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Long a loser in the court of public opinion, the Bowl Championship Series may now have its day in a different, more formal court. On April 20 the news broke that Utah attorney general Mark Shurtleff intends to bring an antitrust lawsuit against the BCS, whose critics have long described it as a cartel.
Speaking to USA Today, Shurtleff decried "serious antitrust violations that are harming taxpayer-funded institutions to the tune of hundreds of millions of dollars."
"I'm not an attorney," rejoined BCS executive director Bill Hancock, "but I know antitrust laws challenge entities that limit access, and the BCS provides access in spades."
That will come as news to the 51 teams in the five conferences comprising college football's peasantry—the so-called non-automatic qualifying conferences. For all but two or three of the non-AQ teams, the reality is this: They have no shot at a national title. Had Nevada of the Western Athletic Conference gone undefeated last season (the Wolf Pack went 12--1, losing only to Hawaii), there's no way Nevada would've leapfrogged any number of one-loss teams from the power conferences.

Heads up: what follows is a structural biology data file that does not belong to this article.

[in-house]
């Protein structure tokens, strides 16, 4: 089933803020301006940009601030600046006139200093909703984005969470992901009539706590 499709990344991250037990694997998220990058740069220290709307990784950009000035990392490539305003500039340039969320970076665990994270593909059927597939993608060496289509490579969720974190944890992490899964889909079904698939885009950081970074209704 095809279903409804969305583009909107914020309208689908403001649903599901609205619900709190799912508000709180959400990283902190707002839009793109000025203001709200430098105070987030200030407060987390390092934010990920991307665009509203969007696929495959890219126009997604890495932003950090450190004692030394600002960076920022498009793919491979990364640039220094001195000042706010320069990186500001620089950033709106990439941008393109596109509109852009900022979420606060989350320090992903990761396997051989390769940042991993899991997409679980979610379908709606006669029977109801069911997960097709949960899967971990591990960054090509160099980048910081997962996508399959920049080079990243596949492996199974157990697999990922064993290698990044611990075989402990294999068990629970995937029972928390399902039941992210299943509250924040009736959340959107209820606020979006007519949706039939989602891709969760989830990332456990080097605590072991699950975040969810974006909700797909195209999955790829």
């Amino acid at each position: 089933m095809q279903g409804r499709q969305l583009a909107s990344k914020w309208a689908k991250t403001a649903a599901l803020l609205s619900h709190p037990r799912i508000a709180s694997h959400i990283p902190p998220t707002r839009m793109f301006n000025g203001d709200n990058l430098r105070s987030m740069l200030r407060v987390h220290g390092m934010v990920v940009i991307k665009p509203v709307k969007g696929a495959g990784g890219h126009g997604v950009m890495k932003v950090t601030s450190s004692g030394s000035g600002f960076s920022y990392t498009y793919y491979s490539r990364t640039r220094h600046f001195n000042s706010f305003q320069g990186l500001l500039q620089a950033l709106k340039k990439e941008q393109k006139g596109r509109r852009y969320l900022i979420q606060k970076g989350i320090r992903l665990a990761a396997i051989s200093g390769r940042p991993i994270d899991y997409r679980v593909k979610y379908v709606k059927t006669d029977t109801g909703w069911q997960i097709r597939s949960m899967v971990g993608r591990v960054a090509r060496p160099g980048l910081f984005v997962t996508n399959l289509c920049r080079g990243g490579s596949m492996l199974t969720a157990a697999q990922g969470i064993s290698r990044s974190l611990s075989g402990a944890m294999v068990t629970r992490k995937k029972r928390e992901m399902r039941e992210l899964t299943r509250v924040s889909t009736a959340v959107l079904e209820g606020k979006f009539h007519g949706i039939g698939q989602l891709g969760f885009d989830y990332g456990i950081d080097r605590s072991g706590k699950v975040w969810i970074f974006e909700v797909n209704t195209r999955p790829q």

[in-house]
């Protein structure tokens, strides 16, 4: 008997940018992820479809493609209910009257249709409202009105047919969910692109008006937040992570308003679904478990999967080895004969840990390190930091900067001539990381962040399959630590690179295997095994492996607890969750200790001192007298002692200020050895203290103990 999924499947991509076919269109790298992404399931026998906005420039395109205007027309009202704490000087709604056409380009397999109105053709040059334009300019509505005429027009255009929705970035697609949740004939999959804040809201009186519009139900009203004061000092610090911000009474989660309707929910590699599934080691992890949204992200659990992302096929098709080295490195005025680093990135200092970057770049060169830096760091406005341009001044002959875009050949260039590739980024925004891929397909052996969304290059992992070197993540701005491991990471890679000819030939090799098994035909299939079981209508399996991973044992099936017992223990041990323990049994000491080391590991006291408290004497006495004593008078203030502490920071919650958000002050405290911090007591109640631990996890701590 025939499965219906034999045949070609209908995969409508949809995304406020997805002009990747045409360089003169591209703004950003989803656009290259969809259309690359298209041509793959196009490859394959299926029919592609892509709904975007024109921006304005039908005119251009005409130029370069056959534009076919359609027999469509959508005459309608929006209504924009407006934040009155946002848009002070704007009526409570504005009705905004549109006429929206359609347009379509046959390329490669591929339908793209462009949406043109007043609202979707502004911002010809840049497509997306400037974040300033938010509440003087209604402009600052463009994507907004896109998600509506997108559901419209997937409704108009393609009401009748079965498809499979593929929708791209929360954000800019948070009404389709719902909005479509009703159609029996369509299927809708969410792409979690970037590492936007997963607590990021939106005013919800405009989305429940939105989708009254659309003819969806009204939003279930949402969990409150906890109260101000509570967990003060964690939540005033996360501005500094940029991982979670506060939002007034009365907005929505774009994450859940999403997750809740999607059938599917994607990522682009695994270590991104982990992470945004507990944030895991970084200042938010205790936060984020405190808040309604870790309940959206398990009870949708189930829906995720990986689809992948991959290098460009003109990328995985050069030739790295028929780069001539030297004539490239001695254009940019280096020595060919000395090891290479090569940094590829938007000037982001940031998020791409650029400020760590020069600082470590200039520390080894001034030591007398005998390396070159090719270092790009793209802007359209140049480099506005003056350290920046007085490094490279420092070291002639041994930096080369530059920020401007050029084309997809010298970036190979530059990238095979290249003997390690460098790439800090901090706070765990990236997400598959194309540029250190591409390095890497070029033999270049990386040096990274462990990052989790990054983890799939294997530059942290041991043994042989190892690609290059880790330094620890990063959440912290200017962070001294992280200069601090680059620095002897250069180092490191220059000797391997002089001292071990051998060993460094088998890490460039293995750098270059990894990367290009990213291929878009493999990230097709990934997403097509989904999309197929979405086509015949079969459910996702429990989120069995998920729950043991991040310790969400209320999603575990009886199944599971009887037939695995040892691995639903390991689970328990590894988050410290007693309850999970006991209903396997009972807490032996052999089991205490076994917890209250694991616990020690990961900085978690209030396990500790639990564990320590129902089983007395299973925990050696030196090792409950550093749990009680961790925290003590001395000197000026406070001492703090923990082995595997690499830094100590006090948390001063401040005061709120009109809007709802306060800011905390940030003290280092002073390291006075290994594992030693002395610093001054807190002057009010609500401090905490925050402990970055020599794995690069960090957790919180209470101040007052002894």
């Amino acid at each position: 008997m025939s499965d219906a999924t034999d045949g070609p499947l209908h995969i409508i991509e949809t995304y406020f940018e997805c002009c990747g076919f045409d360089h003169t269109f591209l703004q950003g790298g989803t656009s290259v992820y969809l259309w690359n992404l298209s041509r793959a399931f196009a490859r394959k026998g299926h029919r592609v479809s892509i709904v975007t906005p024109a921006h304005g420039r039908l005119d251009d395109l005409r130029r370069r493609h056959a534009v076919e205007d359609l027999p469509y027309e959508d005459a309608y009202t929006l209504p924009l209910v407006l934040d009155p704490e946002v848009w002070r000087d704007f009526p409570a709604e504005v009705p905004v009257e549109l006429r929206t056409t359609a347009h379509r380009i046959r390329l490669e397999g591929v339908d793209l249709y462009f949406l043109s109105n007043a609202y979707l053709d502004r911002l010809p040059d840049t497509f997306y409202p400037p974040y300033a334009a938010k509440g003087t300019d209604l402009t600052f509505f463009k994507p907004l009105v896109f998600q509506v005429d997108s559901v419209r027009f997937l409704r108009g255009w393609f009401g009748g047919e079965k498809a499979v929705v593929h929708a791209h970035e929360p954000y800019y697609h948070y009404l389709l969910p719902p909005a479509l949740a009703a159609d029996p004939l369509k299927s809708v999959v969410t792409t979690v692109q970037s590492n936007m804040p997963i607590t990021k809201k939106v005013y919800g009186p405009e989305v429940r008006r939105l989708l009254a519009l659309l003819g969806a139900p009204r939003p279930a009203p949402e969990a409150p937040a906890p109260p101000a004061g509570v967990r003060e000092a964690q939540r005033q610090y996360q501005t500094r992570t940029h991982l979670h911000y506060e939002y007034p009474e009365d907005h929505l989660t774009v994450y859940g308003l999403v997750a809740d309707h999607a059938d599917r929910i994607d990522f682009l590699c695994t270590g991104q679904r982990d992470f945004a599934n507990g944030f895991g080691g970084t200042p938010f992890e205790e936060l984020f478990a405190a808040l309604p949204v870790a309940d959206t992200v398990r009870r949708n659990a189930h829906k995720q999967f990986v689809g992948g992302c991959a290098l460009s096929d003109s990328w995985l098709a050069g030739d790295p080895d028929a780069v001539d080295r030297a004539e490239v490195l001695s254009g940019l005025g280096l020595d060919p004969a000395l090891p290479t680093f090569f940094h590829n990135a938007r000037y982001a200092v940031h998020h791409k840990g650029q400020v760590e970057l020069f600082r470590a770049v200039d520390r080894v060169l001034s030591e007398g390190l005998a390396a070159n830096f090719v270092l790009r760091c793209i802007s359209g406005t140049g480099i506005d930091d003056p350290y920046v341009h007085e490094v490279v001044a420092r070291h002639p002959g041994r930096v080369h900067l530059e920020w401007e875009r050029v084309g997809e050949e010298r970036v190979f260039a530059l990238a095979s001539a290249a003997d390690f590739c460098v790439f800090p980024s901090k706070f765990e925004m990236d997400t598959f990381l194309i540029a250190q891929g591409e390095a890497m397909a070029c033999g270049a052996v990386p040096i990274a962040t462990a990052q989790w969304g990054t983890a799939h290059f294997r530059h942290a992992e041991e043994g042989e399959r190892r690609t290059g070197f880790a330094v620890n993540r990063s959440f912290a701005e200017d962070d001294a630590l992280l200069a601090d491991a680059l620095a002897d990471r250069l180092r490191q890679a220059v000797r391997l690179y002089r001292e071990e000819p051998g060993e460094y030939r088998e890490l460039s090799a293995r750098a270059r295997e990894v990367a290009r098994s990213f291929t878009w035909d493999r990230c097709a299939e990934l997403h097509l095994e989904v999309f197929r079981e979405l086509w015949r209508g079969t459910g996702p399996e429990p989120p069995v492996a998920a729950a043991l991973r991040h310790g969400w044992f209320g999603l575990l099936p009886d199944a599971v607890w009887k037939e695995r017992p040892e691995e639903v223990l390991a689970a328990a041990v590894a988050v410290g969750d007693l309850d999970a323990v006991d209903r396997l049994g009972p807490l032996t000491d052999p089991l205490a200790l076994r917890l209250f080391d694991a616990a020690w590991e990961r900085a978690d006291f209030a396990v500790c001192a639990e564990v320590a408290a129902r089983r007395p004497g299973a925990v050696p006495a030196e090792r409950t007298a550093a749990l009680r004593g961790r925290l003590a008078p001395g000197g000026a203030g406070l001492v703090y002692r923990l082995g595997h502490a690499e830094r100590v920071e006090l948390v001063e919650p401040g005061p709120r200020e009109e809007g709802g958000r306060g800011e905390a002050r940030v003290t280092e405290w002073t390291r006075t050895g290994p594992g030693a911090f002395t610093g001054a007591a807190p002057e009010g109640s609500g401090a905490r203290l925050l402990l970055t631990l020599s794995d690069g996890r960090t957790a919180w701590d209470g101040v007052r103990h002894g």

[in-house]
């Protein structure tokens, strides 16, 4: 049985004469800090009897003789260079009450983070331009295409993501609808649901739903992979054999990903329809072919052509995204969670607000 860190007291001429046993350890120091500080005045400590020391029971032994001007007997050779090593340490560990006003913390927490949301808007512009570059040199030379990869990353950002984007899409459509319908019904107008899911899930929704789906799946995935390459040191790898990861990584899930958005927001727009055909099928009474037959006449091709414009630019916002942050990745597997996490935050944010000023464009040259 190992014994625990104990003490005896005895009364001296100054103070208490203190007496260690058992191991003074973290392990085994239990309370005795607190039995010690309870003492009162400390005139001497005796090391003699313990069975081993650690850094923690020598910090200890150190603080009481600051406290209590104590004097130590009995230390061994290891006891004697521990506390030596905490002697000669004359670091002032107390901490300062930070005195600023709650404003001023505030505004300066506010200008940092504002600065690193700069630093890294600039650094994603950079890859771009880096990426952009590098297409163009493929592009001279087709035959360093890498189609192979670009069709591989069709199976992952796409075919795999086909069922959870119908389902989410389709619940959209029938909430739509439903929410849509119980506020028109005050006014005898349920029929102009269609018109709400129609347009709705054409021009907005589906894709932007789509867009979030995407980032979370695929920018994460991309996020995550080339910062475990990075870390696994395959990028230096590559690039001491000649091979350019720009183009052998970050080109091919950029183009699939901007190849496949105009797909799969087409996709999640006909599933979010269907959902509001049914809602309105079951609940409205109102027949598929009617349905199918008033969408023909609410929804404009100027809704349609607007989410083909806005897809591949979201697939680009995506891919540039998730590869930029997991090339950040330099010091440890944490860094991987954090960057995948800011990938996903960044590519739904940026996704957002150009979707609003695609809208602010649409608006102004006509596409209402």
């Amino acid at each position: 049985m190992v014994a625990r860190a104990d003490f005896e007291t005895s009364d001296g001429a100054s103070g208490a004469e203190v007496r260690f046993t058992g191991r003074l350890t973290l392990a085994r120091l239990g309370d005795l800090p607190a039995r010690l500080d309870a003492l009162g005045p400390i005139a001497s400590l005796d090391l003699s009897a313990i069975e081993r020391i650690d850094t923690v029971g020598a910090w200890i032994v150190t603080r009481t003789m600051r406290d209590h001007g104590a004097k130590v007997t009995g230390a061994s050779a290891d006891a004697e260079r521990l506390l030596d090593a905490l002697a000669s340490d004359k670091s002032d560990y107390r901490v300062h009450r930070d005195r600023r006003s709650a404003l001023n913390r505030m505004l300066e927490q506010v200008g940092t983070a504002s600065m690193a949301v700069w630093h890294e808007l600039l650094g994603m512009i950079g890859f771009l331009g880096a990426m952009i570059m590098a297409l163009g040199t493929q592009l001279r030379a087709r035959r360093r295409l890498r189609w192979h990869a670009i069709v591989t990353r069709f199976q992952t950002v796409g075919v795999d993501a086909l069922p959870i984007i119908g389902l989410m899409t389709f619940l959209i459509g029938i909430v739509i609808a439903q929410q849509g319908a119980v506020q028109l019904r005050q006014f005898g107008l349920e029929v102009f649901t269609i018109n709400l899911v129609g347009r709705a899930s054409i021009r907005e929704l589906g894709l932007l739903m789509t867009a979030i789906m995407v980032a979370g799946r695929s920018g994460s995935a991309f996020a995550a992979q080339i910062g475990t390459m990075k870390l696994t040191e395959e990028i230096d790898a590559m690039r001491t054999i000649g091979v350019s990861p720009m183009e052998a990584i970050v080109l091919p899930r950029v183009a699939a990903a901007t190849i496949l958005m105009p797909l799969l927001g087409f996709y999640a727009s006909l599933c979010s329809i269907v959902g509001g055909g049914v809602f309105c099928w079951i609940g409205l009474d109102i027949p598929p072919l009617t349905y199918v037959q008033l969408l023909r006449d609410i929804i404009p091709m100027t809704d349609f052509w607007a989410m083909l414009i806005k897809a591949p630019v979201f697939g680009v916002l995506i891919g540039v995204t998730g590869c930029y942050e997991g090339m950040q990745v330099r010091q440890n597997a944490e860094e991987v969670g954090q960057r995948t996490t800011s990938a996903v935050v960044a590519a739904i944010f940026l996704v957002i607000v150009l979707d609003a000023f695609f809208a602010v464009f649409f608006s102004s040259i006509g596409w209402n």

In the suit Shurtleff is sure to highlight the disparity in BCS revenue between the six AQ and five non-AQ conferences. (The former made $145.2 million this year versus $24.7 million for the latter.) And he'll illustrate how the deck is stacked against non-AQs qualifying for any BCS game. But that's if the lawsuit even sees a courtroom. One antitrust lawyer believes a deal could be reached before the case gets to that stage because the BCS "recognizes, despite its public statements, the weakness in its case, and because it may not want to have all of the inner workings of the BCS come to light."
It's been a tough month for the BCS. On April 12 a collection of 21 high-profile economists and antitrust experts sent a letter to the Department of Justice, urging it to investigate the BCS for its anticompetitive practices. Last Saturday a hastily convened "task force" of the BCS met in Chicago to discuss its relationship with the scandal-plagued Fiesta Bowl. When an internal investigation conducted by that bowl uncovered massive impropriety—taxpayer money spent at strip clubs and on golf-club memberships, to name a few choice tidbits—Hancock was quick to voice his outrage. The BCS wasted little time distancing itself from its partner in Arizona, requiring officials of the bowl "to demonstrate why it should remain a BCS bowl game."
With Shurtleff's lawsuit, it could be BCS officials themselves who'll be required to justify their existence.
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